Shannon Shorr didn't have his poker face on coming through the Birmingham International Airport terminal Sunday morning.
With his family and friends cheering and swinging noisemakers, Shorr broke into a boyish grin that stretched from ear to ear.
Shorr, 20, of Irondale was returning from Australia where he'd come in fourth in the Aussie Millions Tournament at Melbourne's Crown Casino, winning more than $200,000, after facing off in Texas Hold `Em with some of the world's best poker players.
It was the first time the University of Alabama civil engineering major ever played in a live tournament. It'll be another six months until he can legally participate in one in the United States.
Shorr had been playing penny ante poker with his grandmother all his life, but two years ago he discovered Internet poker.
In his Tuscaloosa apartment Shorr has hooked his computer to a big screen TV and with a wireless keyboard, he can play from his couch up to eight games at a time.
Of course in that setting you can pace the room, rejoice or curse your cards. Playing live was different.
"You've got to sit there like a stone," Shorr said.
In Melbourne in a starting field of 480 players, he started slow. "I was playing pretty tight at first, then I loosened up," Shorr said. "I was playing to win. I wanted the title and the million dollars."
And he came within a few cards of doing it.
At the final table, Shorr faced off with the eventual champion Lee Nelson, a New Zealander and author one of the current best-selling books on poker.
After the flop, or the dealing of cards all players can use in their hands, Nelson bet $100,000. The next player checked, or took no action, and Shorr raised to $400,000. Nelson immediately went all in, betting everything he had. The other players had folded.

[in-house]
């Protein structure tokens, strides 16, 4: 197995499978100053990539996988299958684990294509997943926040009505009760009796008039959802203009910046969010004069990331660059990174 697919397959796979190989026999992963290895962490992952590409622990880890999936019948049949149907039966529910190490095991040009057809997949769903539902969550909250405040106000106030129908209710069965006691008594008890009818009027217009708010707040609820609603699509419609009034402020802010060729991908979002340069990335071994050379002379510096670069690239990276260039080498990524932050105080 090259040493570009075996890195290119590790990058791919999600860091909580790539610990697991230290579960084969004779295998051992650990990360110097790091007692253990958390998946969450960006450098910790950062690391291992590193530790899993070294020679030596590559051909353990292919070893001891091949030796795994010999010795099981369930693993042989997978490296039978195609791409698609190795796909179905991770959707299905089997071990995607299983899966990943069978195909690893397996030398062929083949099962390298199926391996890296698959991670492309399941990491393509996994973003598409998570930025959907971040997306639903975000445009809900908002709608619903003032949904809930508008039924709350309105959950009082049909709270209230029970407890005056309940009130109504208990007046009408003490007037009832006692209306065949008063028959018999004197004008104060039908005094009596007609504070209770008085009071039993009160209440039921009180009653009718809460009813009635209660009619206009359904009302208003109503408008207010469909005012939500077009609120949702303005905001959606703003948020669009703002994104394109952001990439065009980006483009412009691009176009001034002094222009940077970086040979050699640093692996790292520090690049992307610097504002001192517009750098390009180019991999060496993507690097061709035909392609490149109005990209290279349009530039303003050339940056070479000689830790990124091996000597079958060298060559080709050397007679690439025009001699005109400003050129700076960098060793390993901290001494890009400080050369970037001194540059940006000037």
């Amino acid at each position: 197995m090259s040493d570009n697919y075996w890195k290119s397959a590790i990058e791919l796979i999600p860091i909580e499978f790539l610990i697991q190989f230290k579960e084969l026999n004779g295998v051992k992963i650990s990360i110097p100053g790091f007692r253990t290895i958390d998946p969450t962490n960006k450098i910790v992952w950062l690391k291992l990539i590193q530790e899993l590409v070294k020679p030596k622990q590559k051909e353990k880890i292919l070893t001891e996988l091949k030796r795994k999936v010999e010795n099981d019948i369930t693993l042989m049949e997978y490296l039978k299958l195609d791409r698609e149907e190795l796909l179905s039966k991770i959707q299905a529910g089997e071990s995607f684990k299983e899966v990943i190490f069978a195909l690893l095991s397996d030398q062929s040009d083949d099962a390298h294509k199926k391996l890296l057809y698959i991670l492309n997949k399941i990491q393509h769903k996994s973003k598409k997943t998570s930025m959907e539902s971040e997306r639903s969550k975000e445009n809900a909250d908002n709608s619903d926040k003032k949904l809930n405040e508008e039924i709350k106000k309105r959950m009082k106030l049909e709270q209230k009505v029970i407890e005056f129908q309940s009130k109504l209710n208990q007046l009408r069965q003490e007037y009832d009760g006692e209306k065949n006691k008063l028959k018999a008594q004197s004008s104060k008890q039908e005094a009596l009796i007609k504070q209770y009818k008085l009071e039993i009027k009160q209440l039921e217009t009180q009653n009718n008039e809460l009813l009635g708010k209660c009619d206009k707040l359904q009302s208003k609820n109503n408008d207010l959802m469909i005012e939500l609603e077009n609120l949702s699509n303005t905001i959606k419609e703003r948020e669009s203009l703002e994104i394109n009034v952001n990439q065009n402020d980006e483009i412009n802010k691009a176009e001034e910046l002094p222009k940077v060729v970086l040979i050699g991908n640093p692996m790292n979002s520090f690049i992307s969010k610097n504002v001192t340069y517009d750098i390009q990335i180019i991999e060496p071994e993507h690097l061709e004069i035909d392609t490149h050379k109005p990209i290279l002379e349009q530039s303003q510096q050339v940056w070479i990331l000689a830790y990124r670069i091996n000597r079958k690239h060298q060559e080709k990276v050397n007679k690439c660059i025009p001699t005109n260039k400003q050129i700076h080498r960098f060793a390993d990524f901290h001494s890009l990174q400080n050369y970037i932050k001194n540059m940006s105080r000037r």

Shorr had a pair of eights and if the final cards were favorable he could have made a straight. It was quiet. There was no audience, just TV cameras filming, the bright lights shining.
"I took about five minutes and decided to call," Shorr said.
But the remaining cards fell Nelson's way.
Despite the outcome, Shorr will be one of the featured players when the tournament airs on television in the United States. He picked up quite a following during the tournament.
"He is going to be a star when that comes out," said friend and fellow card player Brett King.
King, a third-year law student, said he has been paying his way through school by playing poker, winning about $30,000 a year. When he met Shorr in 2003, they were at the same level.
"We were doing about the same and he really took off," King said. "He is just a better gambler. He is aggressive."
Shorr said he ended 2005 ahead $100,000. Shorr doesn't come across like a card shark. The athletic Shorr was a baseball standout at Shades Valley High School.
But he has a gift for math, and what his mother suspects is a photographic memory.
He was doing well in civil engineering and a minor in math. It was a tough decision to decide to stay out of school, but the international poker tournament world had certain allures that engineering school didn't offer.
"The lifestyle is a lot better," he said.
When he told his mother he was going to Australia to play in a tournament and would have to sit out a semester, she was shocked.
"Are you serious? You want to do what?" Clearly his mother was not enthusiastic about the idea.
"It's your life and your decision," she told him. Now, she said she couldn't be happier. "I'm so thankful you didn't listen to your mother," she told him.
In terms of 2006 tournament winnings, Shorr is ranked No. 10 in the world now by cardplayer.com.
With this victory under his belt, Shorr plans to leave in about a week for the Bahamas to play in the Canadian Poker Championship Main Event. And he plans to play in the World Series of Poker in Las Vegas in June.
In the meantime, he might buy a truck.
"Two hundred and five thousand dollars is more than I expected to make in all of 2006 gambling," Shorr wrote on his blog, "And I've done it in one week."
By THOMAS SPENCER